Drought Stress in Plants: An Overview

  • M. FarooqEmail author
  • M. Hussain
  • Abdul Wahid
  • K. H. M. Siddique


Drought is one of the major constraints limiting crop production worldwide. Crop growth models predict that this issue will be more severe in future. Drought impairs normal growth, disturbs water relations, and reduces water use efficiency in plants. Plants, however, have a variety of physiological and biochemical responses at cellular and whole organism levels, making it a more complex phenomenon. The rate of photosynthesis is reduced mainly by stomatal closure, membrane damage, and disturbed activity of various enzymes, especially those involved in ATP synthesis. Plants display a range of mechanisms to withstand drought, such as reduced water loss by increased diffusive resistance, increased water uptake with prolific and deep root systems, and smaller and succulent leaves to reduce transpirational loss. Low-molecular-weight osmolytes, including glycinebetaine, proline and other amino acids, organic acids, and polyols also play vital roles in sustaining cellular functions under drought. Plant growth substances such as salicylic acid, auxins, gibberellins, cytokinins, and abscisic acid modulate plant responses toward drought. Polyamines, citrulline, and several enzymes act as antioxidants and reduce adverse effects of water deficit. Plant drought stress can be managed by adopting strategies such as mass screening and breeding, marker-assisted selection, and exogenous application of hormones and osmoprotectants to seeds or growing plants, as well as engineering for drought resistance. Here, we provide an overview of plant drought stress, its effects on plants’ resistance mechanisms and management strategies to cope with drought stress.


Drought Stress Stomatal Conductance Relative Water Content Stomatal Closure Leaf Water Potential 
These keywords were added by machine and not by the authors. This process is experimental and the keywords may be updated as the learning algorithm improves.



Abscisic acid


Arginine decarboxlase 2 gene


Maximum photosynthetic efficiency


Ascorbate peroxidase










Dehydration-responsive element/C-repeat


Dehydration-responsive element binding proteins




Electron transport chain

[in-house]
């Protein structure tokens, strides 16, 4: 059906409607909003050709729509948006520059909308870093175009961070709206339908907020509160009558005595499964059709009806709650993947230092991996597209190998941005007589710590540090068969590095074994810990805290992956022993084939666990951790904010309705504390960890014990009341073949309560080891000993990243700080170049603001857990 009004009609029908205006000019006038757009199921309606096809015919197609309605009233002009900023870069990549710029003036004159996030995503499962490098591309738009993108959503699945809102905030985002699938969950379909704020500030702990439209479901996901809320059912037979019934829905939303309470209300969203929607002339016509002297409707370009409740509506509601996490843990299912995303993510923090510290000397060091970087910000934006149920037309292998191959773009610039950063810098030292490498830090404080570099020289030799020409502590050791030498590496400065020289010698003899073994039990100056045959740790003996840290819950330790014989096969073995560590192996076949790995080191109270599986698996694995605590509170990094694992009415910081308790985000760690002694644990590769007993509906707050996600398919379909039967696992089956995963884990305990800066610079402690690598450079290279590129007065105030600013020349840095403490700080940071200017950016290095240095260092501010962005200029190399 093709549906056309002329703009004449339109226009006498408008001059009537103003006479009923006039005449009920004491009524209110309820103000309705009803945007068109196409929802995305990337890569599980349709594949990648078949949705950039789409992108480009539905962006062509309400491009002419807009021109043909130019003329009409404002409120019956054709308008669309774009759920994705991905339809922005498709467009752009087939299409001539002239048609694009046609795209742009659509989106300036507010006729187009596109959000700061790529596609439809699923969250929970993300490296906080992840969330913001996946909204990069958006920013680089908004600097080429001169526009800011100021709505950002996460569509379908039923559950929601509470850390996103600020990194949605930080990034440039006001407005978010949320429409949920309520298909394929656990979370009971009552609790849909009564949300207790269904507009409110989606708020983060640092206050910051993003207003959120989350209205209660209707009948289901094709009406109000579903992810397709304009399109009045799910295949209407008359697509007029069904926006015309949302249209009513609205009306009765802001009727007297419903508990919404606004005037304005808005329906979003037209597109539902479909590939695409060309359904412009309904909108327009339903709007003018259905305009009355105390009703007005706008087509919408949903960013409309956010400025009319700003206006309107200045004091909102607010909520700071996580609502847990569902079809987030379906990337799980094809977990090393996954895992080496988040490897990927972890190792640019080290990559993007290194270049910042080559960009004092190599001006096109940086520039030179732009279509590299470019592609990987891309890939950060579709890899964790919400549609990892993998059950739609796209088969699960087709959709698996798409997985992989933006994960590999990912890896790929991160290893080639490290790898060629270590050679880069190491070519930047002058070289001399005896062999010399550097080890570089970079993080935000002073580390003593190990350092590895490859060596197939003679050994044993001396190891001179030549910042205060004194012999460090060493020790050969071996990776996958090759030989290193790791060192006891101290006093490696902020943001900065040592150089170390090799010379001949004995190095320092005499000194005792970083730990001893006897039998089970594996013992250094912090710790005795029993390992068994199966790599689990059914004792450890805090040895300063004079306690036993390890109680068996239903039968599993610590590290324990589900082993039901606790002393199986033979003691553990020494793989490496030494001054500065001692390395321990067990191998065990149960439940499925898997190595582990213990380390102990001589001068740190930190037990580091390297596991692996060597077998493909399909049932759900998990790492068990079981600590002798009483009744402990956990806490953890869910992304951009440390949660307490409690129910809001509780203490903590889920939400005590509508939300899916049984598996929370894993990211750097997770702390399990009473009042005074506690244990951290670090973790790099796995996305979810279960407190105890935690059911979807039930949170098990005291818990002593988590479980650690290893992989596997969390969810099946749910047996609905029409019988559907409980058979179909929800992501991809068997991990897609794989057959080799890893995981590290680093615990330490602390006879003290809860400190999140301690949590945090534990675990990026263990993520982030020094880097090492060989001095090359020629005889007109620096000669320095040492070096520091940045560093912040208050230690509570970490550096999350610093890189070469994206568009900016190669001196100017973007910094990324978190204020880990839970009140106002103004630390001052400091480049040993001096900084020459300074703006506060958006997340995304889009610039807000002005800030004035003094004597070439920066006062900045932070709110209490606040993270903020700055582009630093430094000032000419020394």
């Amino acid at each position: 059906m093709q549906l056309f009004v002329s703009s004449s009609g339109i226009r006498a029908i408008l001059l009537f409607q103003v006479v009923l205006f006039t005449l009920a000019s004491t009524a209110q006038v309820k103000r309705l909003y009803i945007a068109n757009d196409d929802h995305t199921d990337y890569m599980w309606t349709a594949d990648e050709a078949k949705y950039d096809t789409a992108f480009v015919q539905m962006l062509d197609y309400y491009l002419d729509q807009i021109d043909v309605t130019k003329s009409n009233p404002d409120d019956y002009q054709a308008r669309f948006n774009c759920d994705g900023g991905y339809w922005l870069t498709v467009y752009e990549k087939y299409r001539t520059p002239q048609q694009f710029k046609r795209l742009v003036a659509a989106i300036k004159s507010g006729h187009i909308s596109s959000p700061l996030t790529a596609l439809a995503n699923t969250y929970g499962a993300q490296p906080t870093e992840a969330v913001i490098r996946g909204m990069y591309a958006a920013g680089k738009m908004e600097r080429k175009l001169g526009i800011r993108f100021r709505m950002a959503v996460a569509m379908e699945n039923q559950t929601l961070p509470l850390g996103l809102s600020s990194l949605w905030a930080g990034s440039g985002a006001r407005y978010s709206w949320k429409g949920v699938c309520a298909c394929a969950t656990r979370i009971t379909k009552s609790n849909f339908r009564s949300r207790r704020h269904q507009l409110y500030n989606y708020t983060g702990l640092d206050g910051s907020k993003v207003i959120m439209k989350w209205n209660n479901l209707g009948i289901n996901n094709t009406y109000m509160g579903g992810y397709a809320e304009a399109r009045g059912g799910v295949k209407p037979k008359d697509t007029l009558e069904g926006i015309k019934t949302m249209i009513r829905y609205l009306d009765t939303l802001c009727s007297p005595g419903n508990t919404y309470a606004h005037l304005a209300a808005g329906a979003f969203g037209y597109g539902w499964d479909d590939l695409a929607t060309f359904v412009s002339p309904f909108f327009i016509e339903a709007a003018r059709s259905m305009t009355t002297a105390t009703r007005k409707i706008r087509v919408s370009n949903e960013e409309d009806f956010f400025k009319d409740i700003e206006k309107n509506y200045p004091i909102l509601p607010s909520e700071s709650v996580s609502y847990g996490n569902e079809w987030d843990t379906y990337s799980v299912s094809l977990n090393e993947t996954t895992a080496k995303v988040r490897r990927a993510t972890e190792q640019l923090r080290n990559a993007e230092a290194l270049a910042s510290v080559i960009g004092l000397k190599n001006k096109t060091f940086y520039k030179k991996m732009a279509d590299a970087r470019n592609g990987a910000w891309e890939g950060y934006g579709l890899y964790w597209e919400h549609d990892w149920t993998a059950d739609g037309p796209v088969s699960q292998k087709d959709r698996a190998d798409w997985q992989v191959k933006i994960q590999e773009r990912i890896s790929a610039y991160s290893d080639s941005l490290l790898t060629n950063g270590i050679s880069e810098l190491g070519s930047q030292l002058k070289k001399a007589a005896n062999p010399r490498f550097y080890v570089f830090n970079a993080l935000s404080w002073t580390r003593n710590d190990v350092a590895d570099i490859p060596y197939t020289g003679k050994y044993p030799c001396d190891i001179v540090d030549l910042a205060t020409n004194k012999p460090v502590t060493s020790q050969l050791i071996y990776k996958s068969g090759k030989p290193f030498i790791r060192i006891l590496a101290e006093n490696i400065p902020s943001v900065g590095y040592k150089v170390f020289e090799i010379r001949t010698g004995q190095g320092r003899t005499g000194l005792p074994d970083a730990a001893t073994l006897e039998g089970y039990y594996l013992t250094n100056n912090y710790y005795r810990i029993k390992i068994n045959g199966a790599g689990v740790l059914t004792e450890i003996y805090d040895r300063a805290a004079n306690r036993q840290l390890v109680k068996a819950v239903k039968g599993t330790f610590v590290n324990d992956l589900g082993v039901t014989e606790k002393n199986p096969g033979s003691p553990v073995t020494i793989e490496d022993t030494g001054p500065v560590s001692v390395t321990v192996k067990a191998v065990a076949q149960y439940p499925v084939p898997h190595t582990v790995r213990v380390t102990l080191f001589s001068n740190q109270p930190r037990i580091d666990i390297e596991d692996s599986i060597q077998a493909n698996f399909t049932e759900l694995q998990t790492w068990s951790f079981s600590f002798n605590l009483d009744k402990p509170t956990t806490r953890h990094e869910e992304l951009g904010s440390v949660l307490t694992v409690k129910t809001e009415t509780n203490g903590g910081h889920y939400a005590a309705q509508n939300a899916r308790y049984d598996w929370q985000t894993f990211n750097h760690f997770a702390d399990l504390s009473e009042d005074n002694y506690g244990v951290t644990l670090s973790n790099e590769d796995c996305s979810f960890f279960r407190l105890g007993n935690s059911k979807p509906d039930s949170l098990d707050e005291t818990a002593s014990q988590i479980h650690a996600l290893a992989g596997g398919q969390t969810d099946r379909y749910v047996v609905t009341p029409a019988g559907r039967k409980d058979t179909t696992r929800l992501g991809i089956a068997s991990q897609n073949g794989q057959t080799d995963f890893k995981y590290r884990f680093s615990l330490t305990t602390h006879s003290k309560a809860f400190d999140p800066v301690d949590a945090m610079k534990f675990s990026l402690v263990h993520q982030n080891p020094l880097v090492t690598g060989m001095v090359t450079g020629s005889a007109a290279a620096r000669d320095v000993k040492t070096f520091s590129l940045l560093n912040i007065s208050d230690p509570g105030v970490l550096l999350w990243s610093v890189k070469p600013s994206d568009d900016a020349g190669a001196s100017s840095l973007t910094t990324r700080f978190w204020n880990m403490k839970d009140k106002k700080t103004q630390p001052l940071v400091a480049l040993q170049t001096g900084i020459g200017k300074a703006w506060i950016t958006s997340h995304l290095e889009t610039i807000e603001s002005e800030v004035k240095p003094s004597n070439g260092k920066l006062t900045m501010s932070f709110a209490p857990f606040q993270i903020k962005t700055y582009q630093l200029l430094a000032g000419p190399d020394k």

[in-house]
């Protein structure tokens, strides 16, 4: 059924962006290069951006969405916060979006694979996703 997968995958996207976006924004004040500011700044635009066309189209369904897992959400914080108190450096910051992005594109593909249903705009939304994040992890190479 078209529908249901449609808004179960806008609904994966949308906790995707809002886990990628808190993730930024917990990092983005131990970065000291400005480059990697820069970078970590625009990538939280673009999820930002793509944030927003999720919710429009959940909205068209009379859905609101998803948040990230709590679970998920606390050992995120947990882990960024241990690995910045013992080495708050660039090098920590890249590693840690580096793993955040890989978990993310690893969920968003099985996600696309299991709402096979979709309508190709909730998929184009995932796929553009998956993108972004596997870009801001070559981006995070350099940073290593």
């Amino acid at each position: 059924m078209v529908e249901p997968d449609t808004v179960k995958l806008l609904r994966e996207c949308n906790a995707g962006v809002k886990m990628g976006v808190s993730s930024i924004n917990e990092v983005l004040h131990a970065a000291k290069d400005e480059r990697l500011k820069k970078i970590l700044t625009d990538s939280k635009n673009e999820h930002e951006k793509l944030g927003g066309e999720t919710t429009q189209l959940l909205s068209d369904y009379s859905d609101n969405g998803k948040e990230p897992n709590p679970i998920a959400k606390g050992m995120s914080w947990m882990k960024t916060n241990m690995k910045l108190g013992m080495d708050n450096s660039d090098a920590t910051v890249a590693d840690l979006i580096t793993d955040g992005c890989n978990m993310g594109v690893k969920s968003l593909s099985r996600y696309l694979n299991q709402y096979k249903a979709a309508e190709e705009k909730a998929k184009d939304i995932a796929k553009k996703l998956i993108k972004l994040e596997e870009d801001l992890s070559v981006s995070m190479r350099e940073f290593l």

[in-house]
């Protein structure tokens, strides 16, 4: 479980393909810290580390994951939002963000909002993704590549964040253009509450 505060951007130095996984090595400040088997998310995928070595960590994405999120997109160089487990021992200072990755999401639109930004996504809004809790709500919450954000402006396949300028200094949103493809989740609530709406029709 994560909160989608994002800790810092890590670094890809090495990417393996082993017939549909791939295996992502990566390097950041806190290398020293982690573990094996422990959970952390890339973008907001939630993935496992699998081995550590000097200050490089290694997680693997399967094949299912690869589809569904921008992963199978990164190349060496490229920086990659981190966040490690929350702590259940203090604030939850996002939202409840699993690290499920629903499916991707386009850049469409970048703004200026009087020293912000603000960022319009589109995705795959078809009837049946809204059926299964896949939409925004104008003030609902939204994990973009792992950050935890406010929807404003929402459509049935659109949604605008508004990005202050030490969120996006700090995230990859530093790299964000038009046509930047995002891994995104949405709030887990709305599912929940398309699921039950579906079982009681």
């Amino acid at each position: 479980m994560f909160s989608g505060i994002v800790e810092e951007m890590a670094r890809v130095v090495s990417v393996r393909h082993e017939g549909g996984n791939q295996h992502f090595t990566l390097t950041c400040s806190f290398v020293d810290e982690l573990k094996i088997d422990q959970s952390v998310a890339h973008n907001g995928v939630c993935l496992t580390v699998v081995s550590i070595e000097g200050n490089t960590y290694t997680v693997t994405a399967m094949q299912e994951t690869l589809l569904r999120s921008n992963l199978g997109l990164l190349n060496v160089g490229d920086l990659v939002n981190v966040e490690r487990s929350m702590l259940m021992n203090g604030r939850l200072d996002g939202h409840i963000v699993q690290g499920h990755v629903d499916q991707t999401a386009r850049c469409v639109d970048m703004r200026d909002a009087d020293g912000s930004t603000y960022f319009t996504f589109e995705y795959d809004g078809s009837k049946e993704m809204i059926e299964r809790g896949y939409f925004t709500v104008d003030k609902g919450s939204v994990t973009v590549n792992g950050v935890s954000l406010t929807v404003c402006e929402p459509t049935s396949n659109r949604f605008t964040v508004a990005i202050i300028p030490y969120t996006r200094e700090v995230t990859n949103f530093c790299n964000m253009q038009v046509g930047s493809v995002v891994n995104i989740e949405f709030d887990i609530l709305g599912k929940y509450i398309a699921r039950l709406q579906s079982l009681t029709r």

Glutathione reductase


Hydrogen pump ATPase protein


Hydrogen peroxide


Indole acetic acid




Leaf area index


Late embryogenesis abundant




Superoxide radicals


Single oxygen


Hydroxyl radicals


Oryza sativa RING domain-containing proteins






Phenylalanine ammonia-lyase




Polyphenol oxidase


Photosystem I


Photosystem II


Quantitative trait loci


Alkoxy radicals


Reactive oxygen species


Ribulose-1,5-bisphosphate carboxylase/oxygenase




Relative water contents


Salicylic acid




Superoxide dismutase


Arginine decarboxylase


Ornithine decarboxylase


S-adenosylmethionine decarboxylase


Spermidine synthase


Spermine synthase


Carboxylation velocity of Rubisco


Water use efficiency


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Copyright information

© Springer-Verlag Berlin Heidelberg 2012

Authors and Affiliations

  • M. Farooq
    • 1
    • 2
    • 3
    Email author
  • M. Hussain
    • 4
    • 5
  • Abdul Wahid
    • 6
  • K. H. M. Siddique
    • 3
    • 7
  1. 1.Institute of Plant NutritionJustus-Liebig-UniversityGiessenGermany
  2. 2.Department of AgronomyUniversity of AgricultureFaisalabadPakistan
  3. 3.The UWA Institute of AgricultureThe University of Western AustraliaCrawleyAustralia
  4. 4.Department of AgronomyBahauddin Zakariya UniversityMultanPakistan
  5. 5.Department of Crop Science and BiotechnologyDankook UniversityChungnamSouth Korea
  6. 6.Department of BotanyUniversity of AgricultureFaisalabadPakistan
  7. 7.College of Food and Agricultural SciencesKing Saud UniversityRiyadhSaudi Arabia

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